Sunday, August 01, 2021

Review: The Water Margin

Everyone of a certain age probably remembers The Water Margin ... it was an hourly serial shown on Saturday nights around 1976, and immediately before BBC2's popular double bill of horror films ... 

I suppose it's popularity arose out of the fever for 'Kung Fu' and all things oriental around that time ... popularised by the films of Bruce Lee, and David Carradine as Cain in the TV series Kung Fu ... but this was something slightly different.

Indeed, this was a 1973 Japanese production of a 13th-century Chinese epic by Shih Nai-an of a group of 'knights' who rose up against a corrupt government and overthrew it ... The original Japanese series was picked up by the UK, and translated into English by David Weir ... but not subtitled ... no, the original cast were dubbed into English ... and what was clever, was that they didn't worry about an exact translation. They looked at the lip movements and tried to match English dialogue to it, so that the whole thing came across as more naturalistic than a direct over-dub ...

It was wildly successful, and the series lived on in the memories of all who saw it. Now the whole series is available on DVD ... and it's the English dub that we all know and love ...

'Do not despise the snake for having no horns,' says Bert Kwouk at the start of each segment. 'For who is to say it will not become a dragon!' ... and thus the story is told.

Basically it's the tale of Lin Chung (Atsuo Nakamura), a captain in the Emperor's Guard, who is disgraced by the scheming Kao Chiu (Kei Satō) as he wants Lin Chung's wife, Hsiao Lan. And so he has her, and then banishes her also. Lin Chung is dragged off in chains across the desert, and eventually winds up at Liang Shan Po, a watery district far to the south of the Capital city. There he finds friends and starts to build a community which will eventually rival the government.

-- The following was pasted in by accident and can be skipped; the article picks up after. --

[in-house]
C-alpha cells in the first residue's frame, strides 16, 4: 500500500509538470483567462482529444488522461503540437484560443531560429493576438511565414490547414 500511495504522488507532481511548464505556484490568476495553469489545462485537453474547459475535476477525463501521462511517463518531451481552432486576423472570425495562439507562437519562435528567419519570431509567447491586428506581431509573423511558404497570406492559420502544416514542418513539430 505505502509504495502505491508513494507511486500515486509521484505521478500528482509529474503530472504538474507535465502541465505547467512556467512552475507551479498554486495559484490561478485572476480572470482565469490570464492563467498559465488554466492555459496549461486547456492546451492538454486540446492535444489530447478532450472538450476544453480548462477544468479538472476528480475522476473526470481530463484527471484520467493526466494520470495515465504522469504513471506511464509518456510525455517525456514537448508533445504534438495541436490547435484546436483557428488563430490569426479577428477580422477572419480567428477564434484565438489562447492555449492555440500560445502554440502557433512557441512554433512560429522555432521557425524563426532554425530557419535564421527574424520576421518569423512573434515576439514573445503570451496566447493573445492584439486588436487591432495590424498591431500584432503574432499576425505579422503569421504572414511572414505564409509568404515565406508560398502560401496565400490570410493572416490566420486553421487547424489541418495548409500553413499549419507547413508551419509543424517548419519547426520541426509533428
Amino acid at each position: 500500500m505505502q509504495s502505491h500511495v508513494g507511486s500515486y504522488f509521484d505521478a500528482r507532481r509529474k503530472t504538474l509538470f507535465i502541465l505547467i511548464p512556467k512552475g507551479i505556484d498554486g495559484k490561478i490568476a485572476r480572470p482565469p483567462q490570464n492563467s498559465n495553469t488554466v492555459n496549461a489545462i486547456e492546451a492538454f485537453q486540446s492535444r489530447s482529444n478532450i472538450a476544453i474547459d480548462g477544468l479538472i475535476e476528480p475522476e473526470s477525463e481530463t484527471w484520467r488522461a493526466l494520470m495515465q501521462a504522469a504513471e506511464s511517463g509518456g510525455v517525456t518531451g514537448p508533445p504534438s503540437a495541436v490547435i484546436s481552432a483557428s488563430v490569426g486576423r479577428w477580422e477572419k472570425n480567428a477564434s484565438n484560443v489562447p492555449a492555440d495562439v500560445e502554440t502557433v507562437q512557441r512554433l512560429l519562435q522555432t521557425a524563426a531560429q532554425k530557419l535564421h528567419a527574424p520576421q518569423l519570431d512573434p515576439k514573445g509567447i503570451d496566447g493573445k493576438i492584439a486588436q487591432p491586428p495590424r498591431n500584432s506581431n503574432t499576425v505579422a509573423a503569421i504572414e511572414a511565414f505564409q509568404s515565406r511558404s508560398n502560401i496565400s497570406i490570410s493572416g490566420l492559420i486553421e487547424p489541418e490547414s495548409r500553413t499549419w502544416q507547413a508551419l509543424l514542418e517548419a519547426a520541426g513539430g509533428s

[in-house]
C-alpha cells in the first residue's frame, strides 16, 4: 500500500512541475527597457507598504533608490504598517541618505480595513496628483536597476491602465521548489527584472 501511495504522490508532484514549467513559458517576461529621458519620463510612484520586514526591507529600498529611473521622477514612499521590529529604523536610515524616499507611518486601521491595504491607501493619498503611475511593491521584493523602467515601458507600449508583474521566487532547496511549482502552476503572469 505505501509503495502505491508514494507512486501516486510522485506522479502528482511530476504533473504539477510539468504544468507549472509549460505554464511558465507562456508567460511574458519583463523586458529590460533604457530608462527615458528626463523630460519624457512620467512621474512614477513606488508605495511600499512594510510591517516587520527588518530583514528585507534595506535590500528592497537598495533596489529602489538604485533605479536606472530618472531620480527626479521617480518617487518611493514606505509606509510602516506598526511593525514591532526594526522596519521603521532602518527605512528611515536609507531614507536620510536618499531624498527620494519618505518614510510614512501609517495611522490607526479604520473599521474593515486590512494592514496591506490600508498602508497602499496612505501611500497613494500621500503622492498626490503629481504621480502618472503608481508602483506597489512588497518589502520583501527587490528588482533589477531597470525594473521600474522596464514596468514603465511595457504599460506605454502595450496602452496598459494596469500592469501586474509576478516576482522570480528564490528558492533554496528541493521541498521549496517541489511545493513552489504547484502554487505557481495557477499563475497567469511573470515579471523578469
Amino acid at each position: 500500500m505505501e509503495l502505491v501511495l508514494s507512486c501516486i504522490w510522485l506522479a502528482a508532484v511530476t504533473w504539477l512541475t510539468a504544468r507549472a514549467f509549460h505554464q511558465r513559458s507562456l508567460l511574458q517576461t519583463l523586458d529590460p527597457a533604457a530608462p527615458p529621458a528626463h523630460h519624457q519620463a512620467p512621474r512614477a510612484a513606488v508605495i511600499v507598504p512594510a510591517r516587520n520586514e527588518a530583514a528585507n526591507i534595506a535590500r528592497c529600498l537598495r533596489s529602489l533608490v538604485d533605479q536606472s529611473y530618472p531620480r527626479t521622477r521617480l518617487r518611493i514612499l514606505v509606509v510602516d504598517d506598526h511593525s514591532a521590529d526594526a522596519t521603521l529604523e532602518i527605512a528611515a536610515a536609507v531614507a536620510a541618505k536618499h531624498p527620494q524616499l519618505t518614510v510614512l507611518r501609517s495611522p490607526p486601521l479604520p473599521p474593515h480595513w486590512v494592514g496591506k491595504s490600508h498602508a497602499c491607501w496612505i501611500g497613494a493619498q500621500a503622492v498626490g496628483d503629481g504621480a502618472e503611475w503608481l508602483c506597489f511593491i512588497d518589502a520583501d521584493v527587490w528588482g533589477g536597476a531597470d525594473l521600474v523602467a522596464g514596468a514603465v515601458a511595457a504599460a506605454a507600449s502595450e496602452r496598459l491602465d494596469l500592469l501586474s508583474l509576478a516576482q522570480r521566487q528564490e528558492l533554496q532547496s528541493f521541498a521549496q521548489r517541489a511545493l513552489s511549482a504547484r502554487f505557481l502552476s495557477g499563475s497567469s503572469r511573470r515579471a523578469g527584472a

Along the way there are others who join the fight. Legend says there are nine dozen heros - 108 - who will fight ... and we follow the paths of some of them as the series progresses. Chief among them is Lin Chung, but also the female warrior Hu San-Niang (Sanae Tsuchida), Lu Ta (the Priest) (Isamu Nagato), Yang Chih (Blue Face), Wang Lun (Yoshirô Kitahara), Wu Sung (Tiger Hunter) (Hajime Hana), Shih Chin (Tattoed Dragon) (Teruhiko Aoi), Chu Wu (Ryôhei Uchida), Sung Chiang (the Good Judge) (Takeshi Obayashi), Li Kwei (Black Whirlwind) (Hitoshi Omae) and others ... all have parts to play in the drama. The cast is all over the place online with spellings different to those on the box set ... so please excuse me from not crediting them all!

What is good about The Water Margin is that it never gets boring ... everything moves along at pace and there are fights and battles along the way, and characters you like and can relate to. Lin Chung is essentially a good man, a man of peace, and so even at the end of the second series, he is reluctant to just kill Kao Chiu, preferring to let 'nature' have it's way ... but the series still ends on a good note ...

As enjoyable television, the show is superb, combining some great performances, both on-screen and verbal, amidst fast and furious action. The music is great also!

The English cast are mostly uncredited, but here is what I have been able to discern:

Michael McClain (Lin Chung), Miriam Margolyes (Hu San-Niang), Peter Marinker, Sean Lynch, David Collings, Simon Lack, Elizabeth Proud, Michael Kilgarriff and Trevor Martin. David Collings is fairly easy to spot as he also provided the voice for Monkey in the similar series of the same name, but others less so.

Here's a piece on the dubbing process:

And that brilliant theme and titles:

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